The Central Bank of Liberia (CBL) has rejected a request for an engagement meeting with the Public Procurement and Concession Commission (PPCC), arguing that the CBL is exempted from audit as Liberia’s monetary authority – with functional independence, power and right to carry out said mandate.
CBL’s Deputy Governor for Operations, Charles E. Sirleaf, in his letter to the Chief Executive Officer (CEO) of PPCC, James Dorbor Jallah, said the CBL is excluded from entities that are made subject to the requirement of Public Finance Management Act of 2009 and even the PPCC Act Part I Section 2 (49) recognizes the CBL as the monetary authority responsible to formulate and implement monetary policy.
“In view of the aforementioned, we regret to inform you that the CBL cannot honor your request for an audit engagement meeting with the Senior Management of the Bank on Thursday, July 30, 2015,” Deputy Governor Sirleaf wrote.
The CBL’s letter was contained in a ‘dossier’ attached to a written communication to the House of Representatives by the PPCC over the alleged non-compliance posture of the CBL to be audited – but which said it cannot be audited unless by itself.
On May 4, 2015, the House of Representatives wrote the PPCC to conduct a comprehensive audit on compliance and performance of the CBL covering fiscal years 2010/2011 to 2013/2014.
“The CBL informed the Commission that it could not honor our request for an audit engagement meeting with the senior management team,” Jallah’s letter to the House read.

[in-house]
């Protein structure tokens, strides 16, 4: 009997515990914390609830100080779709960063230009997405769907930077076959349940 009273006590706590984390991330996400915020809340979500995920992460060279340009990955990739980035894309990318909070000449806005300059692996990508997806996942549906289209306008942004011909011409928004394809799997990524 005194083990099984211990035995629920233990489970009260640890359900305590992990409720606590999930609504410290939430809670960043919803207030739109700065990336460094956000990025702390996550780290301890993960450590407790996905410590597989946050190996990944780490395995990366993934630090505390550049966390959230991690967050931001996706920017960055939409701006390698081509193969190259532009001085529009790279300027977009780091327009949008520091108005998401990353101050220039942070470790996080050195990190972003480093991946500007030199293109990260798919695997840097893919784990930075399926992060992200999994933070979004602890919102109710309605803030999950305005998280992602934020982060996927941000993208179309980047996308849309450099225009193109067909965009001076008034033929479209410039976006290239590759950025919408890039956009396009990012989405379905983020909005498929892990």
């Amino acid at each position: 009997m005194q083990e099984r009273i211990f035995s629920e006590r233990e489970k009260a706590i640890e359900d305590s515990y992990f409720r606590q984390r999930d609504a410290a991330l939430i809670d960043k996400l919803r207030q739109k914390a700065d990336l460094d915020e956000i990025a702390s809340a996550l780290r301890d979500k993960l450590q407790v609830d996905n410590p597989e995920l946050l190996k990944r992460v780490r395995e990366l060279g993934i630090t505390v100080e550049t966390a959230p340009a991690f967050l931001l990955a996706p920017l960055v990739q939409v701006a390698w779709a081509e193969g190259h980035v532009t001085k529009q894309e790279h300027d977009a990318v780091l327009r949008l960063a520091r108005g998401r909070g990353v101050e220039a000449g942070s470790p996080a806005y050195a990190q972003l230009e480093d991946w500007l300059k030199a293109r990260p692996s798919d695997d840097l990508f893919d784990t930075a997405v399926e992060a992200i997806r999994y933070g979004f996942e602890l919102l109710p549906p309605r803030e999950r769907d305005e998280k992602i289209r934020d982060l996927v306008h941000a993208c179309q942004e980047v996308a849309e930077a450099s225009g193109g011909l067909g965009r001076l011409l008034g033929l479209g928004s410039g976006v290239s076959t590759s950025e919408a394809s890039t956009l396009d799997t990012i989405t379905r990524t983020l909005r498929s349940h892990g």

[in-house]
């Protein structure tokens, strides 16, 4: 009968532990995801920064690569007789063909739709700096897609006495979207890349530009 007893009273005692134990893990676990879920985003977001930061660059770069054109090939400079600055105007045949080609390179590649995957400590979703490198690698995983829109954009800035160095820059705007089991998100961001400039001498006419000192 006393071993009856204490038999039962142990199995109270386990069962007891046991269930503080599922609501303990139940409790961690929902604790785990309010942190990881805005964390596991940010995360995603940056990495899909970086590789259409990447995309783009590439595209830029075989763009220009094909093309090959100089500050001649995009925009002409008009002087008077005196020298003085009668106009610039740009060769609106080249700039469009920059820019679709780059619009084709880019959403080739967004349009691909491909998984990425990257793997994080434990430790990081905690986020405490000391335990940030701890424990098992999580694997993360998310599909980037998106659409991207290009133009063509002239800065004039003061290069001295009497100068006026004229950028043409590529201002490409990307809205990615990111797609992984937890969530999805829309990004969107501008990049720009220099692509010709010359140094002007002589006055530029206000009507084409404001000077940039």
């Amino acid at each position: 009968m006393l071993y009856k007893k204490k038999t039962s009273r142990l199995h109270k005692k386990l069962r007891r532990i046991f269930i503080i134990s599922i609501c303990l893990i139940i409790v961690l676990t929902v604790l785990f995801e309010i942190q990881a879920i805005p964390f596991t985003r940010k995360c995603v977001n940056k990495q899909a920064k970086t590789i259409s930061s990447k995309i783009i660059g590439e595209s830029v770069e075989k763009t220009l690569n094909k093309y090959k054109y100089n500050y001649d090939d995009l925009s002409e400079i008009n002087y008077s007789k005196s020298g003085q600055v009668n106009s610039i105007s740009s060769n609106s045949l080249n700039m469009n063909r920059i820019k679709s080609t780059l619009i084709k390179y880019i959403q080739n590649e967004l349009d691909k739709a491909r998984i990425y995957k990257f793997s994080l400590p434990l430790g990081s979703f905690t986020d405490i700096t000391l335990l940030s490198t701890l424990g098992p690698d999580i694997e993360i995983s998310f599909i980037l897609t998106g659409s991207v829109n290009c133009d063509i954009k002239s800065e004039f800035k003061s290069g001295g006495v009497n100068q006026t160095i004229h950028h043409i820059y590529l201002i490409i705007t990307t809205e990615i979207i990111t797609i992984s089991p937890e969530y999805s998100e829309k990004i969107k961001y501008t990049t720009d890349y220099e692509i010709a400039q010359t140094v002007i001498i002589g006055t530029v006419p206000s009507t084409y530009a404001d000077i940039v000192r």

“The Commission wants to inform the body that it has been engaged with the Central Bank [of Liberia] since 2010 regarding its non-compliance with the provisions of the PPCC Act of 2010, but the CBL persistently failed to subject itself to the applicability of the PPCA,” the letter further explained.
The PPCC’s law recognizes the CBL as the monetary authority responsible to formulate and implement monetary policy, but allows for the auditing of the Bank.
The PPCA of 2010 however states that the Act shall not apply to ‘agreements executed’ by the Central Bank of Liberia relating to the implementation of monetary policy or procurement related to the production of coins or currency.
The law states that agreements relating to the general administration of the CBL will not be excluded from the application of the Act, including but without limitation to procurement of general stores, stationery, office equipment or vehicles.
The PPCC boss in his letter said that the Ministry of Justice was in support of the CBL being audited in acquiescence with the PPCC Act.
Meanwhile, CBL Governor Dr. J. Mill Jones maintains that the CBL was established by rules and procedures in consultation with internationally reputable auditors, which are strictly adhered to by the management of the Bank.
He said the Board of Governors has an Audit Committee which has direct oversight responsibility, concerning expenses and procurement and reports to the full Board. The audit of the financial statements of the CBL is enshrined in the CBL Act of 1999 and is conducted every year.
But the opinion of the Minister of Justice and Attorney-General is that, “while the CBL’s claims of functional independence and unique circumstances are relevant vis-à-vis its functions of monetary policy and currency production, they are simply unavailing when used as a shield against a law which expressly considered same, and applies to a number of other functional independent and autonomous entities.”
Hence he (Minister of Justice) advised that the CBL bring itself into compliance with the PPCA and PPCC.